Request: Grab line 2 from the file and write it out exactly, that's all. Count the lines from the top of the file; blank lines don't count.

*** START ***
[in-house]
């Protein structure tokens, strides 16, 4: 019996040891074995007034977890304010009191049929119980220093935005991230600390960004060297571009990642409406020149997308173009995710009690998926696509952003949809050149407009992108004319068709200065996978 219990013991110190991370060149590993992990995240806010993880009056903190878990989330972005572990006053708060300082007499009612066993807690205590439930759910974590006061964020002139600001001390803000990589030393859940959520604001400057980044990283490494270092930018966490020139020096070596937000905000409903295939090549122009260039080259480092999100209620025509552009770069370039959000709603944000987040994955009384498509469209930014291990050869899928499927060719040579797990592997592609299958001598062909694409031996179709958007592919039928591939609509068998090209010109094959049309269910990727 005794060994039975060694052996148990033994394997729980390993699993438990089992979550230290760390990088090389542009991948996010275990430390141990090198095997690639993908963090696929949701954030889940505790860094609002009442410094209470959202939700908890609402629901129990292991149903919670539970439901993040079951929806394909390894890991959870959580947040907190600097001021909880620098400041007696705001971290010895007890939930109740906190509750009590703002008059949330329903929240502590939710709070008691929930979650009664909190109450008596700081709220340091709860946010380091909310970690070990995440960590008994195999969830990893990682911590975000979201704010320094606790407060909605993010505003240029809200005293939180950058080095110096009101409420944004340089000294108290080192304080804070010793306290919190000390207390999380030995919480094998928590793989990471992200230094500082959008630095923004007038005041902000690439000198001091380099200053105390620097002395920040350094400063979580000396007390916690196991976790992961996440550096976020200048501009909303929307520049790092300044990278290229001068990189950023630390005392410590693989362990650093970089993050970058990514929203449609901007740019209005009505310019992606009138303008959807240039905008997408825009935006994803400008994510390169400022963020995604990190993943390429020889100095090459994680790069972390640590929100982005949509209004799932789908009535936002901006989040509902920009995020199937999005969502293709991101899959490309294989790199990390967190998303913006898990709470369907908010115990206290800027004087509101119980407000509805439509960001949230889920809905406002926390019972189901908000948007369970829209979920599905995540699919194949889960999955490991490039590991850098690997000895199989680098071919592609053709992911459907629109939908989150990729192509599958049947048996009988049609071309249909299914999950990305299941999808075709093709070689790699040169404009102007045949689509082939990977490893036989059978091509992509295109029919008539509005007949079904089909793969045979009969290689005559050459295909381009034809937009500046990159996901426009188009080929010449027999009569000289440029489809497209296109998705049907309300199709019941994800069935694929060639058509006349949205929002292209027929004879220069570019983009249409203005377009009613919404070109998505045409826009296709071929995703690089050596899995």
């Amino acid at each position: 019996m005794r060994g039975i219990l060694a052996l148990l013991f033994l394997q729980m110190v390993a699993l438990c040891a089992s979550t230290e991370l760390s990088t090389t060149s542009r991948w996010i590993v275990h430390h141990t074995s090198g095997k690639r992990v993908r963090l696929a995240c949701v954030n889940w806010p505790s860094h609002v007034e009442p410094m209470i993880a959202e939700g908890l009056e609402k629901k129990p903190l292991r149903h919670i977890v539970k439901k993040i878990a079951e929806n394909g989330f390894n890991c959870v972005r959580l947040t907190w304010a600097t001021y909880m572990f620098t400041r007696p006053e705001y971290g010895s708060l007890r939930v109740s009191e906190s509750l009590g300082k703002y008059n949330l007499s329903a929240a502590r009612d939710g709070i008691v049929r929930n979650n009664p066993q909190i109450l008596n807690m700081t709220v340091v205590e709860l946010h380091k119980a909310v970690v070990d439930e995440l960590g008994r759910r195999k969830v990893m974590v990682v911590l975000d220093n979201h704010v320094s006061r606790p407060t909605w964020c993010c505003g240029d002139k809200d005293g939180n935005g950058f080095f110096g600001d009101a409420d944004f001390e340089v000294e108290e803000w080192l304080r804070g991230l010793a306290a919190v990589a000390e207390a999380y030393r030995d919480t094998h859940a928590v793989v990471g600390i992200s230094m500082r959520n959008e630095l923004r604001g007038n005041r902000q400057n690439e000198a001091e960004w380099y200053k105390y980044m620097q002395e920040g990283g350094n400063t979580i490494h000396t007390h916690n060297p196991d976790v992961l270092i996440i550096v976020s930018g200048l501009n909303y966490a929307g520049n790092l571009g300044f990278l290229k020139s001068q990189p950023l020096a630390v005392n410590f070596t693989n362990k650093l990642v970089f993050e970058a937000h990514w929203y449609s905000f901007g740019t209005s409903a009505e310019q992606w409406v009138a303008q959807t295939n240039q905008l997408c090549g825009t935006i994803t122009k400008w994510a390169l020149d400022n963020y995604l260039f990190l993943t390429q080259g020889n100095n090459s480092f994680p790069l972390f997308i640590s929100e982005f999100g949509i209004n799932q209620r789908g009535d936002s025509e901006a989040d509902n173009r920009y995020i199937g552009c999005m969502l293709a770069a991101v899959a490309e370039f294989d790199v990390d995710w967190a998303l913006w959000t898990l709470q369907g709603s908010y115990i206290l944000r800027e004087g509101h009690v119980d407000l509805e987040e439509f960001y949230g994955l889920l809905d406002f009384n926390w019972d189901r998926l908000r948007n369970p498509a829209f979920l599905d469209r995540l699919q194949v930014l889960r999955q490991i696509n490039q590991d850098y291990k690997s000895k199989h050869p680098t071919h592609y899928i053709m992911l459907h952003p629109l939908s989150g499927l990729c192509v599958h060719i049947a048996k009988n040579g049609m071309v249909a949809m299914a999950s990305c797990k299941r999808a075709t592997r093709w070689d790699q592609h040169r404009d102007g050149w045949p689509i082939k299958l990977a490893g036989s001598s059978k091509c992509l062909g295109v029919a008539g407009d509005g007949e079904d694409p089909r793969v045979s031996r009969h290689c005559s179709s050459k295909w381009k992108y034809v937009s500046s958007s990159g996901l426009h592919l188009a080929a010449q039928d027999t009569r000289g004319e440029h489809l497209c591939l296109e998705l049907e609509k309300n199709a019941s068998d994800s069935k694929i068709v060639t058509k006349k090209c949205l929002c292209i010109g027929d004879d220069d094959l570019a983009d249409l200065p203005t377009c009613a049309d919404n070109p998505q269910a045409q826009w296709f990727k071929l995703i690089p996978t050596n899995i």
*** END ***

């Protein structure tokens, strides 16, 4: 019996040891074995007034977890304010009191049929119980220093935005991230600390960004060297571009990642409406020149997308173009995710009690998926696509952003949809050149407009992108004319068709200065996978 219990013991110190991370060149590993992990995240806010993880009056903190878990989330972005572990006053708060300082007499009612066993807690205590439930759910974590006061964020002139600001001390803000990589030393859940959520604001400057980044990283490494270092930018966490020139020096070596937000905000409903295939090549122009260039080259480092999100209620025509552009770069370039959000709603944000987040994955009384498509469209930014291990050869899928499927060719040579797990592997592609299958001598062909694409031996179709958007592919039928591939609509068998090209010109094959049309269910990727 005794060994039975060694052996148990033994394997729980390993699993438990089992979550230290760390990088090389542009991948996010275990430390141990090198095997690639993908963090696929949701954030889940505790860094609002009442410094209470959202939700908890609402629901129990292991149903919670539970439901993040079951929806394909390894890991959870959580947040907190600097001021909880620098400041007696705001971290010895007890939930109740906190509750009590703002008059949330329903929240502590939710709070008691929930979650009664909190109450008596700081709220340091709860946010380091909310970690070990995440960590008994195999969830990893990682911590975000979201704010320094606790407060909605993010505003240029809200005293939180950058080095110096009101409420944004340089000294108290080192304080804070010793306290919190000390207390999380030995919480094998928590793989990471992200230094500082959008630095923004007038005041902000690439000198001091380099200053105390620097002395920040350094400063979580000396007390916690196991976790992961996440550096976020200048501009909303929307520049790092300044990278290229001068990189950023630390005392410590693989362990650093970089993050970058990514929203449609901007740019209005009505310019992606009138303008959807240039905008997408825009935006994803400008994510390169400022963020995604990190993943390429020889100095090459994680790069972390640590929100982005949509209004799932789908009535936002901006989040509902920009995020199937999005969502293709991101899959490309294989790199990390967190998303913006898990709470369907908010115990206290800027004087509101119980407000509805439509960001949230889920809905406002926390019972189901908000948007369970829209979920599905995540699919194949889960999955490991490039590991850098690997000895199989680098071919592609053709992911459907629109939908989150990729192509599958049947048996009988049609071309249909299914999950990305299941999808075709093709070689790699040169404009102007045949689509082939990977490893036989059978091509992509295109029919008539509005007949079904089909793969045979009969290689005559050459295909381009034809937009500046990159996901426009188009080929010449027999009569000289440029489809497209296109998705049907309300199709019941994800069935694929060639058509006349949205929002292209027929004879220069570019983009249409203005377009009613919404070109998505045409826009296709071929995703690089050596899995």